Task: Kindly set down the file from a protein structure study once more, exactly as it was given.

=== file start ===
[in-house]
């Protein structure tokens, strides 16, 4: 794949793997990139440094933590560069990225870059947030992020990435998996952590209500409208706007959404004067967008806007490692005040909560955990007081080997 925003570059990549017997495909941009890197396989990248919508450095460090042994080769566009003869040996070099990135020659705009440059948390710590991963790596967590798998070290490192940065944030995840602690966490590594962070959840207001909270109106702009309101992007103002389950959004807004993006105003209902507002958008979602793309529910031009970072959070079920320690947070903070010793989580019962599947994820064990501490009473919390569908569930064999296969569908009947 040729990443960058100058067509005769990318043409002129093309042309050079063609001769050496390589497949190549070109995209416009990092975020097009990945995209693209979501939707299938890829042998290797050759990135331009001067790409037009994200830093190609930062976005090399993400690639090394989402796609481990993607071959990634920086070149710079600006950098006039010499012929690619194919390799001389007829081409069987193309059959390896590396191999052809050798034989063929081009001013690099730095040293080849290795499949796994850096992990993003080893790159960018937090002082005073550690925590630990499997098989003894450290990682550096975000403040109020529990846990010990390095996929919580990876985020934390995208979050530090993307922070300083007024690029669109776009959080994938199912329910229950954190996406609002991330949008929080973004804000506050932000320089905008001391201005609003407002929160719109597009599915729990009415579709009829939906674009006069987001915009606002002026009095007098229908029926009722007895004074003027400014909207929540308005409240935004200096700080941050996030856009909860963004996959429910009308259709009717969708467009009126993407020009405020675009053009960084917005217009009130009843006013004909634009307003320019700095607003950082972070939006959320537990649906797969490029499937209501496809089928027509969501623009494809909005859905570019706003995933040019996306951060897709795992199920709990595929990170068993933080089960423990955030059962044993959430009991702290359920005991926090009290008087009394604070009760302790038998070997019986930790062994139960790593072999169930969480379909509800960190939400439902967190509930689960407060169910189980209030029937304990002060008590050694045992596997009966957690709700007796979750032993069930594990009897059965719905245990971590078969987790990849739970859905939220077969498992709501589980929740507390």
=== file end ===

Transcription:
[in-house]
């Protein structure tokens, strides 16, 4: 794949793997990139440094933590560069990225870059947030992020990435998996952590209500409208706007959404004067967008806007490692005040909560955990007081080997 925003570059990549017997495909941009890197396989990248919508450095460090042994080769566009003869040996070099990135020659705009440059948390710590991963790596967590798998070290490192940065944030995840602690966490590594962070959840207001909270109106702009309101992007103002389950959004807004993006105003209902507002958008979602793309529910031009970072959070079920320690947070903070010793989580019962599947994820064990501490009473919390569908569930064999296969569908009947 040729990443960058100058067509005769990318043409002129093309042309050079063609001769050496390589497949190549070109995209416009990092975020097009990945995209693209979501939707299938890829042998290797050759990135331009001067790409037009994200830093190609930062976005090399993400690639090394989402796609481990993607071959990634920086070149710079600006950098006039010499012929690619194919390799001389007829081409069987193309059959390896590396191999052809050798034989063929081009001013690099730095040293080849290795499949796994850096992990993003080893790159960018937090002082005073550690925590630990499997098989003894450290990682550096975000403040109020529990846990010990390095996929919580990876985020934390995208979050530090993307922070300083007024690029669109776009959080994938199912329910229950954190996406609002991330949008929080973004804000506050932000320089905008001391201005609003407002929160719109597009599915729990009415579709009829939906674009006069987001915009606002002026009095007098229908029926009722007895004074003027400014909207929540308005409240935004200096700080941050996030856009909860963004996959429910009308259709009717969708467009009126993407020009405020675009053009960084917005217009009130009843006013004909634009307003320019700095607003950082972070939006959320537990649906797969490029499937209501496809089928027509969501623009494809909005859905570019706003995933040019996306951060897709795992199920709990595929990170068993933080089960423990955030059962044993959430009991702290359920005991926090009290008087009394604070009760302790038998070997019986930790062994139960790593072999169930969480379909509800960190939400439902967190509930689960407060169910189980209030029937304990002060008590050694045992596997009966957690709700007796979750032993069930594990009897059965719905245990971590078969987790990849739970859905939220077969498992709501589980929740507390």